I think by separating these pageant systems into narrow size categories, The Pageant Planet is continuing, and almost encouraging, body exclusivity in pageantry. In its response, Pageant Planet says, “We do apologize to anyone who may have felt discouraged by the article that was posted and we want to assure you that was not our intent. We hope instead that this article will serve as a starting point for a conversation surrounding inclusivity and body positivity in pageantry. The climate currently in place will continue to stand as is unless we, as a community, demand change from pageant systems and pageant directors who do not value diversity.” I understand what The Pageant Planet was looking to accomplish, but in my opinion, it completely missed the mark with this article. To me, it’s reinforcing the body exclusivity already in place. How are we supposed to focus on body inclusion when they’re encouraging us to compete in systems based on our dress size? If The Pageant Planet wants to start a conversation about body inclusion in pageantry, why wouldn’t they write articles about how to change the pageant climate and start a progressive social movement to change the current climate? As I’ve mentioned over and over, an article separating girls by size and sending them in the direction of specific systems is not going to change body inclusion; in fact, it’s only going to keep things the exact same.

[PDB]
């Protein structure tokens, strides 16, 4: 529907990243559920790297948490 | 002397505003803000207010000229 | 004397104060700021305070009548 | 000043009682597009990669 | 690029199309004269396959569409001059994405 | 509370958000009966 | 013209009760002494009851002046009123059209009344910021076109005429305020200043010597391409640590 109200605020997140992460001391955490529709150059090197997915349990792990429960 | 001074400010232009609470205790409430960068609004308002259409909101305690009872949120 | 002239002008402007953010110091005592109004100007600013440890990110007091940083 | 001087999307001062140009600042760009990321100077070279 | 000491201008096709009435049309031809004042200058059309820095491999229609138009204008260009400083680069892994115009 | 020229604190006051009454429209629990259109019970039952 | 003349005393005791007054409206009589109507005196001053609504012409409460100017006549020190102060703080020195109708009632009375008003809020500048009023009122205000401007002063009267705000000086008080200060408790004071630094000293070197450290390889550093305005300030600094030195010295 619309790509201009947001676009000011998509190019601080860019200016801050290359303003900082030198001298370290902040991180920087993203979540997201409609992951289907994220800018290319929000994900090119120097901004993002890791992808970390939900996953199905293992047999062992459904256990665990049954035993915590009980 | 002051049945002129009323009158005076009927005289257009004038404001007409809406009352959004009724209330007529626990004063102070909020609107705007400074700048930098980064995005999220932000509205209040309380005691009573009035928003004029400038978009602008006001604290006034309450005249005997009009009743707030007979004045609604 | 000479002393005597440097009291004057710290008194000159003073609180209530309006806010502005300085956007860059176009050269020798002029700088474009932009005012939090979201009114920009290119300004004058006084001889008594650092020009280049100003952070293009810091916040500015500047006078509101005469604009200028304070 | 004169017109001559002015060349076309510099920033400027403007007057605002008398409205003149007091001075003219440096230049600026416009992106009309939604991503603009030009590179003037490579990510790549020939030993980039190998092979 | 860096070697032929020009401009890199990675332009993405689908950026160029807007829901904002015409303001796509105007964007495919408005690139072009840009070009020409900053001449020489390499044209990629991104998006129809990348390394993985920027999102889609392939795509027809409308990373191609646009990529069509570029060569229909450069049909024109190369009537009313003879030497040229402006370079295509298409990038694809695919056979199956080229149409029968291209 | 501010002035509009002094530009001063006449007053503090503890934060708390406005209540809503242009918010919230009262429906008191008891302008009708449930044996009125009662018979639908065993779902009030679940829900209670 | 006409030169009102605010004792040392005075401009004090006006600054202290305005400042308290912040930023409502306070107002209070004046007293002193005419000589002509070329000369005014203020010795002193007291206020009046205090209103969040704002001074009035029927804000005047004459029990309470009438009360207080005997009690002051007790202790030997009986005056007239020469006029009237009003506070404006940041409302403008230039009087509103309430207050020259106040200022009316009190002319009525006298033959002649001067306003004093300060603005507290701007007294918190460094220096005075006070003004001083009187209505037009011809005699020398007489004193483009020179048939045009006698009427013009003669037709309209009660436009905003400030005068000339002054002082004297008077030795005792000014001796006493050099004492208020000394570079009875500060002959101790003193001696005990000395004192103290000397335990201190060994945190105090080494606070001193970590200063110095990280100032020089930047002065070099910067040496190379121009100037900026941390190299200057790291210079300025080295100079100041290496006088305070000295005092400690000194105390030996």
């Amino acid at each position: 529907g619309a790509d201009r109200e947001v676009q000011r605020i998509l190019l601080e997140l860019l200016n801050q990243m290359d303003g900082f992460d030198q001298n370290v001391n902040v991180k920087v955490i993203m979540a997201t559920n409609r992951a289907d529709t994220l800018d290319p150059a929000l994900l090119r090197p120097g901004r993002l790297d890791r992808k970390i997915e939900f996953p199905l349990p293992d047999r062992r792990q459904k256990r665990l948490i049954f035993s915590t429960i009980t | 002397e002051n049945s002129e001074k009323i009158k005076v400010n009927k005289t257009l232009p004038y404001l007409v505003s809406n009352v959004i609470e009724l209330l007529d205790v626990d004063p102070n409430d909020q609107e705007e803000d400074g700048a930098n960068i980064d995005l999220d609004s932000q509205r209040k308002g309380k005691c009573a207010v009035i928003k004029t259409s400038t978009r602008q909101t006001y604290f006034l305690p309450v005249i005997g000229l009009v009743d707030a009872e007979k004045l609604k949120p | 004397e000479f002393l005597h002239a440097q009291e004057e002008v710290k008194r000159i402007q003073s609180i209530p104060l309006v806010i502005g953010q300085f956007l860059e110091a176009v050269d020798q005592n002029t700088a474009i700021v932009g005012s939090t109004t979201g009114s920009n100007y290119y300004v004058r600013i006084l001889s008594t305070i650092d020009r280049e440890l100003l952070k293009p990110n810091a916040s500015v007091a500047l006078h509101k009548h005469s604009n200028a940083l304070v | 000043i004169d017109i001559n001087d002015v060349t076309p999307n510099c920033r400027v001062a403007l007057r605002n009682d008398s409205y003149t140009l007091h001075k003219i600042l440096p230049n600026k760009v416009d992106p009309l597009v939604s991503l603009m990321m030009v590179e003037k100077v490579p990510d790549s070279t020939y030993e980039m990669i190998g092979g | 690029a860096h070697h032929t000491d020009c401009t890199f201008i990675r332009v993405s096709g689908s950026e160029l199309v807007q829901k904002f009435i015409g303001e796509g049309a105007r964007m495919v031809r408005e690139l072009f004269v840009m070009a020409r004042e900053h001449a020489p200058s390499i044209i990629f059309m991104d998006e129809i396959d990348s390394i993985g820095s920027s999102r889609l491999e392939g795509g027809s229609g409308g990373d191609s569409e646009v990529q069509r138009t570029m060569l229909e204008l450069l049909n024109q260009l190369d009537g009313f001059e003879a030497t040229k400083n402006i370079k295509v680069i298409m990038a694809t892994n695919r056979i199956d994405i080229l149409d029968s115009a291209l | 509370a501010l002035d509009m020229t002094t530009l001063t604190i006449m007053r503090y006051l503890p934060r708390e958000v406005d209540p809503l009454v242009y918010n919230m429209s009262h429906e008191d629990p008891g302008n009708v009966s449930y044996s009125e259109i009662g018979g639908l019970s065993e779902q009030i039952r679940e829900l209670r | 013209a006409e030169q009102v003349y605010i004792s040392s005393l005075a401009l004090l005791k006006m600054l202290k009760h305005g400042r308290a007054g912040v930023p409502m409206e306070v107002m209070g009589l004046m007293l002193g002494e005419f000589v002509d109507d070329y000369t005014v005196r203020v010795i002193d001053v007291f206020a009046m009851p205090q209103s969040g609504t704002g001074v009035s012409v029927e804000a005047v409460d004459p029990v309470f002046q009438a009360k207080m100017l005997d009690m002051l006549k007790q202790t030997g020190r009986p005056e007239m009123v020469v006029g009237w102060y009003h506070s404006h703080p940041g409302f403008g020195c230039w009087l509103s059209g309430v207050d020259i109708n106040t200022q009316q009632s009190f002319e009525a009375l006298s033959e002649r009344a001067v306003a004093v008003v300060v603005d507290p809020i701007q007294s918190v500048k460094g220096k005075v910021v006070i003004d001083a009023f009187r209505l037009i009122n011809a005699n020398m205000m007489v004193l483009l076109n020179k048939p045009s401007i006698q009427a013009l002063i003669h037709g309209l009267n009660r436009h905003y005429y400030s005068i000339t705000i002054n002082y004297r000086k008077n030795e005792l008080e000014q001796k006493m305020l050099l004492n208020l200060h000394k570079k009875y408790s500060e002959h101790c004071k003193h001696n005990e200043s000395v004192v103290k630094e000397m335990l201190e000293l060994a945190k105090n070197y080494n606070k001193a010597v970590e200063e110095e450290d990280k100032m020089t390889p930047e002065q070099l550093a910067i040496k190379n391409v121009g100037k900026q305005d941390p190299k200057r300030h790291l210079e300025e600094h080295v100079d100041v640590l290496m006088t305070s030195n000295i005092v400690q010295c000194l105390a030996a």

I know some people will come back and say the article emphasizes it’s not meant to discourage girls from competing; however, I don’t think the commentary at the end is enough to compensate for an entire article separating girls into size brackets: “When it comes to pageantry, size really isn’t an issue. There is a place for everyone! Do your research and find the system that you feel is right for you. Just because you didn’t succeed in one system, doesn’t mean you won’t succeed in another. Maybe it just wasn’t the right one for you.” Size really isn’t an issue? Wasn’t this entire article breaking down where certain dress sizes will succeed? While there may be a pageant out there for every size, why can’t every pageant be for every size? To me, size will no longer be an issue in pageantry when a girl of any size can walk on stage for any pageant system and succeed, and by saying size isn’t an issue, what is The Pageant Planet really saying about the current state of body exclusivity in pageantry?